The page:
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Open Hardware/Modding: RISC-V, EDA, ACEINNA, Arduino and ESP32

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Hardware
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  • Open Source Processors: Fact Or Fiction?

    Open source processors are rapidly gaining mindshare, fueled in part by early successes of RISC-V, but that interest frequently is accompanied by misinformation based on wishful thinking and a lack of understanding about what exactly open source entails.

    Nearly every recent conference has some mention of RISC-V in particular, and open source processors in general, whether that includes keynote speeches, technical sessions, and panels. What’s less obvious is that open ISAs are not a new phenomenon, and neither are free, open processor implementations.

  • Will Open-Source EDA Work?

    Open-source EDA is back on the semiconductor industry’s agenda, spurred by growing interest in open-source hardware. But whether the industry embraces the idea with enough enthusiasm to make it successful is not clear yet.

    One of the key sponsors of this effort is the U.S. Defense Advanced Research Projects Agency (DARPA), which is spearheading a number of programs to lower the cost of chip design, including one for advanced packaging and another for security. The idea behind all of them is to utilize knowledge extracted from millions of existing chip designs to make chip engineering more affordable and predictable.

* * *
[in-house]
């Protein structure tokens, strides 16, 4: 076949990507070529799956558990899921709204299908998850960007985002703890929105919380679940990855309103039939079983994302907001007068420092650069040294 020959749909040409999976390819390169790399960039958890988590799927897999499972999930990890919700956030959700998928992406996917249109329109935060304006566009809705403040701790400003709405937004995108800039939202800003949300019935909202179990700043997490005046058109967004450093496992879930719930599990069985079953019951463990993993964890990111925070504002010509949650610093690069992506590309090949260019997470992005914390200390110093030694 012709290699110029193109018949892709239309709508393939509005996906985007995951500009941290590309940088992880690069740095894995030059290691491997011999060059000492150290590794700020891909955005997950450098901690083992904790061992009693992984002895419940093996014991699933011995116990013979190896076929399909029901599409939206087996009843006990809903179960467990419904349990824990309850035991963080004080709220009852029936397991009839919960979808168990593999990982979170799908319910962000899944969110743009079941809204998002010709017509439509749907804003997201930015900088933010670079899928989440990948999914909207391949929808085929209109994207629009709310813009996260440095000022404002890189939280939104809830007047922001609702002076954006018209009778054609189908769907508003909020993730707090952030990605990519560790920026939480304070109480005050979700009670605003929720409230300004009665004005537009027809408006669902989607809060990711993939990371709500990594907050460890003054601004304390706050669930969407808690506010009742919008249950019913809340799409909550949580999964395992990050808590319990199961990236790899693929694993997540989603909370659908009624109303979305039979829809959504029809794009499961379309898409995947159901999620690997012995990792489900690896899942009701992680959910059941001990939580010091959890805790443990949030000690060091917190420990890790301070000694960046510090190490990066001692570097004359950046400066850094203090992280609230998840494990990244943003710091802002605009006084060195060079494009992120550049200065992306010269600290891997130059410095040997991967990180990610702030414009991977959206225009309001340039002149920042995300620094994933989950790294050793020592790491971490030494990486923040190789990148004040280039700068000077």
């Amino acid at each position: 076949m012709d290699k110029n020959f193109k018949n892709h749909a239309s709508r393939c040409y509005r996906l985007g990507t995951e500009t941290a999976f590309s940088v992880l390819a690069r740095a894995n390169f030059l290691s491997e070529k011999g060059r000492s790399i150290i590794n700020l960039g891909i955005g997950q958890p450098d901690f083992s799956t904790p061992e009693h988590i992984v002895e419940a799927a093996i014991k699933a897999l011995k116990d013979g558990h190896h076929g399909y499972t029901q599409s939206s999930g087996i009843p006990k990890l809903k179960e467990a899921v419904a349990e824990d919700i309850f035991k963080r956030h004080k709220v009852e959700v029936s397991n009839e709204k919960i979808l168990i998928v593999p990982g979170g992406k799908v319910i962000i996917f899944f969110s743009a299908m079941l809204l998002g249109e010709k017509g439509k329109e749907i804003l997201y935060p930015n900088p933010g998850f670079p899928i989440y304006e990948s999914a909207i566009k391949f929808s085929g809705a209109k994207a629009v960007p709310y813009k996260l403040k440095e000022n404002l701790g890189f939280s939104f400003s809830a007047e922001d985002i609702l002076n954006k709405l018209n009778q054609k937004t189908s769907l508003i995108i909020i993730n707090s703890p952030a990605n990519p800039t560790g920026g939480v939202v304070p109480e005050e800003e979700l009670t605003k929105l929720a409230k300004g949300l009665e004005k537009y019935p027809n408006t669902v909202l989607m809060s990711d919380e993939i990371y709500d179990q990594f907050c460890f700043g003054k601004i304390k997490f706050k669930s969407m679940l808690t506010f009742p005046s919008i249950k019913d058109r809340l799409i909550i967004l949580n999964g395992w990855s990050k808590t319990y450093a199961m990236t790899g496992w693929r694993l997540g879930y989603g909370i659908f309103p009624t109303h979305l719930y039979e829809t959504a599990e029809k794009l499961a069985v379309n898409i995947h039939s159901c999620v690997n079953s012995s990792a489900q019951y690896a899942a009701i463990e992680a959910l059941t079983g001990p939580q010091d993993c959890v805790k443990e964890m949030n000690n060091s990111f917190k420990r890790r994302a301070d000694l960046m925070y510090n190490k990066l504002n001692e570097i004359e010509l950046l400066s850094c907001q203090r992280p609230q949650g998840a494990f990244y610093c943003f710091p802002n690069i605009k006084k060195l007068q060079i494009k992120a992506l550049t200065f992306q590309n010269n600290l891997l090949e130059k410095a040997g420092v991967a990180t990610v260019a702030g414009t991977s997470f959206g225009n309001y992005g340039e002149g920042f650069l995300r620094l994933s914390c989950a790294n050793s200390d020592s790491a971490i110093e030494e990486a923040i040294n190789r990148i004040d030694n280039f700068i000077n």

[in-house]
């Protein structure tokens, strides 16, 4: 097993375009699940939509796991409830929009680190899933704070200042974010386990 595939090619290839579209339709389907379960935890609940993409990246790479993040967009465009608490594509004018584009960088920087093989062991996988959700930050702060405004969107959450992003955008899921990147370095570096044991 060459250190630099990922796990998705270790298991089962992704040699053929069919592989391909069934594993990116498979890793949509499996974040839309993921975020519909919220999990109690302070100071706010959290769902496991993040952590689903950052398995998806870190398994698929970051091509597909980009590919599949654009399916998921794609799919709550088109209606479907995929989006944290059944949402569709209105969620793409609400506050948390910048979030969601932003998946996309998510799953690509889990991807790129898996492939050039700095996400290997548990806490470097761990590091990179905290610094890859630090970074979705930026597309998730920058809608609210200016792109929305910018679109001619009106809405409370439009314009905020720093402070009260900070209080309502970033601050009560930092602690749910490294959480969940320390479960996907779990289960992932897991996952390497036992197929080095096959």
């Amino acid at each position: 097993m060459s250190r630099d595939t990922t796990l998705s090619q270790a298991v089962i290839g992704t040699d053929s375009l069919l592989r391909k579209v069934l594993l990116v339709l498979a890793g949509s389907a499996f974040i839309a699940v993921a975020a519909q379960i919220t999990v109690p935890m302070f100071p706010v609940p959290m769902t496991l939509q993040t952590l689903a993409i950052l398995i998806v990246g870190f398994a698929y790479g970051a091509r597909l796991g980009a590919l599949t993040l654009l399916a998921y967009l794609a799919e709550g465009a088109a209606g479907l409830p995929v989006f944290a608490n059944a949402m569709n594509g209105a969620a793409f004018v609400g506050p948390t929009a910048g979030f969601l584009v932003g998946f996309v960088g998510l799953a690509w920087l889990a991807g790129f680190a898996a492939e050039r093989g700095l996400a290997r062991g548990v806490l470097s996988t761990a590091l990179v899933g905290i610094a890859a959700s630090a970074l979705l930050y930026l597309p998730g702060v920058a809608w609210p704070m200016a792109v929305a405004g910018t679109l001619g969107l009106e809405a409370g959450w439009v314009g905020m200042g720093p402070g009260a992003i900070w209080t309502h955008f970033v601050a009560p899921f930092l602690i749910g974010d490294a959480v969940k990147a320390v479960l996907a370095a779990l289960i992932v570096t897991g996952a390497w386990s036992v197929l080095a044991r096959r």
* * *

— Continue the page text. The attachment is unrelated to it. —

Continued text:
• Why Autonomous Vehicle Developers Are Embracing Open Source

    There's a growing trend of autonomous vehicle developers open-sourcing their software tools and hardware, even for applications outside of automotive.

  • Rugged open-source inertial measurement unit sensor offers affordable and rugged solution

    ACEINNA offers the new OpenIMU300RI. The device is a rugged, open-source, sealed-package, 9-DOF IMU for autonomous off-road, construction, agricultural and automotive vehicle applications. This new open-source IMU enables engineers to simply optimise an attitude, navigation or other algorithm for their vehicle/application and run it in on the IMU.

    [...]

    “Different vehicle platforms have different dynamics,” explains James Fennelly, product manager at ACEINNA. “To get the best performance, the attitude, navigation or other algorithm needs to be tailored for each vehicle platform and application. The ACEINNA OpenIMU300RI open-source platform gives designers a flexible and simple-to-integrate IMU solution that can be easily optimized for a wide range of vehicles and applications.”

  • Open Source ESP32 3D Printer Board Supports Marlin 2.0 Firmware
  • The Octopus is a 5K full frame open source camera that lets you swap out sensors

    Now that digital imaging sensors are starting to become more freely available to the masses, all kinds of open source projects have been popping up that use them. Most of them are typically fairly limited to things like the Raspberry Pi or development boards like the Arduino and ESP32.

    But now, there is a new and pretty serious looking open source camera out there. It’s called the Octopus, it has interchangeable sensors that go up to 5K full frame, it’s fully programmable and runs on the open source operating system, Linux.

  • ScopeFun open source all-in-one instrumentation